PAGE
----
Heard of hurdle mobility as a form of stretching? [Pause] No? Well, you’re missing out on the warm-up word circulating around college and professional training facilities. Those dusty hurdles stacked in the corner of the weight room are no longer reserved for tracksters. More and more collegiate and professional athletes—representing every sport—check them out to get a thorough lower-body stretch before a strenuous workout.
“[Hurdle warm-ups] strengthen our hips, our abductors [and] adductors, and increase mobility in them,” says Eric Lichter, Ohio State’s football strength and conditioning coach. Lichter represents most coaches’ perspective on hurdle mobility by stating, “[Hurdles] are one of the best things to warm up the hips and get the body ready for work, because they deal with rotation of the hips and loosen up some back musculatures.”
Below, STACK compiles the ultimate hurdle mobility circuit for every athlete—extinguishing the excuse that “you were never told.”
Hurdle Mobility Circuit
Perform twice, making sure to repeat any directional drill to the opposite side.
Setup: Line up six to 10 hurdles back-to-back, and high enough so that walking over them is a challenge but not a struggle.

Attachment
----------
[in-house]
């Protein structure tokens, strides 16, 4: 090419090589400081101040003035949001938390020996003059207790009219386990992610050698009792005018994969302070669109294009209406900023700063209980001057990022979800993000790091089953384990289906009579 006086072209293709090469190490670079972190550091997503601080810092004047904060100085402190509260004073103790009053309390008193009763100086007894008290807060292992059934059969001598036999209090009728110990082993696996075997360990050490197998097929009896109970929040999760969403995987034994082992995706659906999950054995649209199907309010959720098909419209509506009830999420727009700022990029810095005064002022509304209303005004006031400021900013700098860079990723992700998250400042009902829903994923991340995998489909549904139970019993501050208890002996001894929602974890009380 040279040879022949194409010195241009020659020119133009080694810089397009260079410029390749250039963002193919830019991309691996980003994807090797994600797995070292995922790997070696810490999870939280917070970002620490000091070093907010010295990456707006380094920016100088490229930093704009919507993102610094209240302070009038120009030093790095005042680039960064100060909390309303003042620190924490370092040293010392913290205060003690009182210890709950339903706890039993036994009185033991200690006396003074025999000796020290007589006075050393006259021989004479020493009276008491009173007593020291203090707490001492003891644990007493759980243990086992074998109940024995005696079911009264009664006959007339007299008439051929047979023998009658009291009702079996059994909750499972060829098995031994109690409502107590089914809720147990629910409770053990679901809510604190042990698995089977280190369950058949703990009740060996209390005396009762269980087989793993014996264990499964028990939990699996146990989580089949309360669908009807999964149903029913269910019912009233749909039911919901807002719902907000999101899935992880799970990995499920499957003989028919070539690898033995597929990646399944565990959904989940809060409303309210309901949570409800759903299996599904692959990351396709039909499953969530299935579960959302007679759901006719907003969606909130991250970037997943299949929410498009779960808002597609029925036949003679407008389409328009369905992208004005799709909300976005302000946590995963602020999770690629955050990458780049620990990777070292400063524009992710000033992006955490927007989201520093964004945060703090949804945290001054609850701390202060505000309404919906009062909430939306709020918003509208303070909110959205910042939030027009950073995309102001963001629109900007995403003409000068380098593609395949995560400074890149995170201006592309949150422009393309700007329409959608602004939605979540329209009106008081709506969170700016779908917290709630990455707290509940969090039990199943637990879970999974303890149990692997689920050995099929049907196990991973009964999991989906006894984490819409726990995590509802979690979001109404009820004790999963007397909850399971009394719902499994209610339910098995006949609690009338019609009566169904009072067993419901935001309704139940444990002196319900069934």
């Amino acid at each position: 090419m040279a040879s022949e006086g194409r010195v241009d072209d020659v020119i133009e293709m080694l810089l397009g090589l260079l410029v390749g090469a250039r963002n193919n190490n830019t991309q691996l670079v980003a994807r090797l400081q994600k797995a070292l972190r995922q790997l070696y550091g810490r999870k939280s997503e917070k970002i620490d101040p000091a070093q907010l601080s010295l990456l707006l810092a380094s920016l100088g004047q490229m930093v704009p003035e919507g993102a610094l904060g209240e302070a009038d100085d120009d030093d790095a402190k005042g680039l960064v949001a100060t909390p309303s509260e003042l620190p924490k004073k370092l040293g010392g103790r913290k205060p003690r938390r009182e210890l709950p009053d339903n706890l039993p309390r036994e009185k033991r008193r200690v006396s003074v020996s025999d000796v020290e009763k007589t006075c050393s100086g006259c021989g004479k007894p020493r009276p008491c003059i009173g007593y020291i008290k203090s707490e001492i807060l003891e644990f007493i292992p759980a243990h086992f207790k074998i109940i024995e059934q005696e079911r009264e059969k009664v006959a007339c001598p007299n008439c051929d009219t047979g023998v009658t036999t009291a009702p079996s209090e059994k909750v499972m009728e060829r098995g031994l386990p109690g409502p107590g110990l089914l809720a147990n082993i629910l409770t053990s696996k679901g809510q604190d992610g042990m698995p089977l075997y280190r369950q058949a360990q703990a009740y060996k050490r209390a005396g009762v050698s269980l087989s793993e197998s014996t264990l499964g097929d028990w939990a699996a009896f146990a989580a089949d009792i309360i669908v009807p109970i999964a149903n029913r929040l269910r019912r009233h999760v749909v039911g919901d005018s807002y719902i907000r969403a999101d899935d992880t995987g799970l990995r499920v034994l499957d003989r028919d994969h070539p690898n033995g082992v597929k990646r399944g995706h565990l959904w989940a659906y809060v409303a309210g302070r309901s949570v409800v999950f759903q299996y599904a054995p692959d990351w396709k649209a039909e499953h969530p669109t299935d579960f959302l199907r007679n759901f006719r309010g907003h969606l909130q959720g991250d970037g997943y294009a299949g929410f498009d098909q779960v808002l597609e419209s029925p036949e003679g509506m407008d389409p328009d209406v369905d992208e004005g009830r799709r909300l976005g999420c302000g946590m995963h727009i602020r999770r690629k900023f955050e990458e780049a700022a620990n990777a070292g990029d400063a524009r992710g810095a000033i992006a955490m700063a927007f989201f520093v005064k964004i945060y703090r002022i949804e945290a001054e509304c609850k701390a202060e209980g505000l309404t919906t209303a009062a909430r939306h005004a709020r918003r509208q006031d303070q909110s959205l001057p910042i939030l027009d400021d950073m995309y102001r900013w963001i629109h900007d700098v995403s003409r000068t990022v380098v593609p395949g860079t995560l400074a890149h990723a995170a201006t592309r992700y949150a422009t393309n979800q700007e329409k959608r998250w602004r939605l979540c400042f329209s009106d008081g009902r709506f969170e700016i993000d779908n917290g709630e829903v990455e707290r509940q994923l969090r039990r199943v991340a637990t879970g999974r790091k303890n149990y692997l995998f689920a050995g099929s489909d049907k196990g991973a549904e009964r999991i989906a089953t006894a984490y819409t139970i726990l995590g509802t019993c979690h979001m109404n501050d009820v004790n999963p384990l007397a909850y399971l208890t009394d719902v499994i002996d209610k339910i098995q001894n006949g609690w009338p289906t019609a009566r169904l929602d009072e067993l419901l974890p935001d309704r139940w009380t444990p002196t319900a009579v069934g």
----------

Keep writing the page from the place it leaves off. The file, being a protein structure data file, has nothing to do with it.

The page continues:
• Walk over hurdles; lead leg, then trail leg
• Walk backwards over all hurdles
• Walk forward over two hurdles, then step backward over one. Repeat pattern
• Step over first hurdle; step under next. Repeat pattern
• Step forward over first hurdle; slowly pivot right 180 degrees and step over next. Repeat pattern
• Face left so hurdles are to your right; walk laterally over hurdles
• Turn left 90 degrees; step laterally over first hurdle; pivot 180 degrees and step over next. Repeat pattern
Adaptation: Perform drill holding medicine ball overhead or with hands locked together behind head
Coaching Points: Make sure you can feel each exercise in your legs // Keep your head and arms still throughout the drill // Avoid extraneous movements // Concentrate on maintaining proper posture // Movements should be fluid // Use sound squat technique when ducking under a hurdle // Adjust hurdles accordingly if working with teammates of different heights
Benefits: Increases rotational balance and agility, develops hip fluidity, promotes coordination, and strengthens core and lower body